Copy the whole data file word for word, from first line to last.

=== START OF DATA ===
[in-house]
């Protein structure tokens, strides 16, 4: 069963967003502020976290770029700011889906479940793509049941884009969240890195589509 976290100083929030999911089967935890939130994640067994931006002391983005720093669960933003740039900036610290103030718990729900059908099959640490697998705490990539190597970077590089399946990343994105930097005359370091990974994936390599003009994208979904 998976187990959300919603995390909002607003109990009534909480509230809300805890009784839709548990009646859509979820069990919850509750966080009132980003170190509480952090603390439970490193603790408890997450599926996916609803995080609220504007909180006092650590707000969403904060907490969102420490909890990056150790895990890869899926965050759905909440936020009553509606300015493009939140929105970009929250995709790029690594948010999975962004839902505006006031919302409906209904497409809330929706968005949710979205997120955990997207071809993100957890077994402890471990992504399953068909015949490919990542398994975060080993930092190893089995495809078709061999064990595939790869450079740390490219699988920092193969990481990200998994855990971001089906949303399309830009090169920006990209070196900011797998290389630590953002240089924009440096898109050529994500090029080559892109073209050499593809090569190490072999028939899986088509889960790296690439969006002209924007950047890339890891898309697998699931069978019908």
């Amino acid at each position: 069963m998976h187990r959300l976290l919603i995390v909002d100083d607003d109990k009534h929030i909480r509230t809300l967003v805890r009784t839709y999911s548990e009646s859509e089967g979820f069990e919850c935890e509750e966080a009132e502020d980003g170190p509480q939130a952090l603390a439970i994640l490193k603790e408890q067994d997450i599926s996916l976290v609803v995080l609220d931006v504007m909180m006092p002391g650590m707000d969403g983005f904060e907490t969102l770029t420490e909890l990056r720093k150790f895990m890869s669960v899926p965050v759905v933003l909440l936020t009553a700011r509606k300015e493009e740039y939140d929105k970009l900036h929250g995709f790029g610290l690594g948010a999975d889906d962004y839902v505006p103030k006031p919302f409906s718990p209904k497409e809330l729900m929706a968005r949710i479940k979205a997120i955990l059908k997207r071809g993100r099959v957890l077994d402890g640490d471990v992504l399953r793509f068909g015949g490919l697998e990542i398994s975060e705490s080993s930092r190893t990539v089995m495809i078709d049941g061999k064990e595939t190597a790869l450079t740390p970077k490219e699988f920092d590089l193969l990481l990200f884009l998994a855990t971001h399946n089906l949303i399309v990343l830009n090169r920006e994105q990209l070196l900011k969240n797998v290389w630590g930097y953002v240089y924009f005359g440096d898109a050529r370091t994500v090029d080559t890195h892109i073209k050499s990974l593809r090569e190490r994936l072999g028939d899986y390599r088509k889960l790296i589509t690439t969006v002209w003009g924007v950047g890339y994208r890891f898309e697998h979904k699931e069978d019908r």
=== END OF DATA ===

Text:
[in-house]
């Protein structure tokens, strides 16, 4: 069963967003502020976290770029700011889906479940793509049941884009969240890195589509 976290100083929030999911089967935890939130994640067994931006002391983005720093669960933003740039900036610290103030718990729900059908099959640490697998705490990539190597970077590089399946990343994105930097005359370091990974994936390599003009994208979904 998976187990959300919603995390909002607003109990009534909480509230809300805890009784839709548990009646859509979820069990919850509750966080009132980003170190509480952090603390439970490193603790408890997450599926996916609803995080609220504007909180006092650590707000969403904060907490969102420490909890990056150790895990890869899926965050759905909440936020009553509606300015493009939140929105970009929250995709790029690594948010999975962004839902505006006031919302409906209904497409809330929706968005949710979205997120955990997207071809993100957890077994402890471990992504399953068909015949490919990542398994975060080993930092190893089995495809078709061999064990595939790869450079740390490219699988920092193969990481990200998994855990971001089906949303399309830009090169920006990209070196900011797998290389630590953002240089924009440096898109050529994500090029080559892109073209050499593809090569190490072999028939899986088509889960790296690439969006002209924007950047890339890891898309697998699931069978019908």
């Amino acid at each position: 069963m998976h187990r959300l976290l919603i995390v909002d100083d607003d109990k009534h929030i909480r509230t809300l967003v805890r009784t839709y999911s548990e009646s859509e089967g979820f069990e919850c935890e509750e966080a009132e502020d980003g170190p509480q939130a952090l603390a439970i994640l490193k603790e408890q067994d997450i599926s996916l976290v609803v995080l609220d931006v504007m909180m006092p002391g650590m707000d969403g983005f904060e907490t969102l770029t420490e909890l990056r720093k150790f895990m890869s669960v899926p965050v759905v933003l909440l936020t009553a700011r509606k300015e493009e740039y939140d929105k970009l900036h929250g995709f790029g610290l690594g948010a999975d889906d962004y839902v505006p103030k006031p919302f409906s718990p209904k497409e809330l729900m929706a968005r949710i479940k979205a997120i955990l059908k997207r071809g993100r099959v957890l077994d402890g640490d471990v992504l399953r793509f068909g015949g490919l697998e990542i398994s975060e705490s080993s930092r190893t990539v089995m495809i078709d049941g061999k064990e595939t190597a790869l450079t740390p970077k490219e699988f920092d590089l193969l990481l990200f884009l998994a855990t971001h399946n089906l949303i399309v990343l830009n090169r920006e994105q990209l070196l900011k969240n797998v290389w630590g930097y953002v240089y924009f005359g440096d898109a050529r370091t994500v090029d080559t890195h892109i073209k050499s990974l593809r090569e190490r994936l072999g028939d899986y390599r088509k889960l790296i589509t690439t969006v002209w003009g924007v950047g890339y994208r890891f898309e697998h979904k699931e069978d019908r």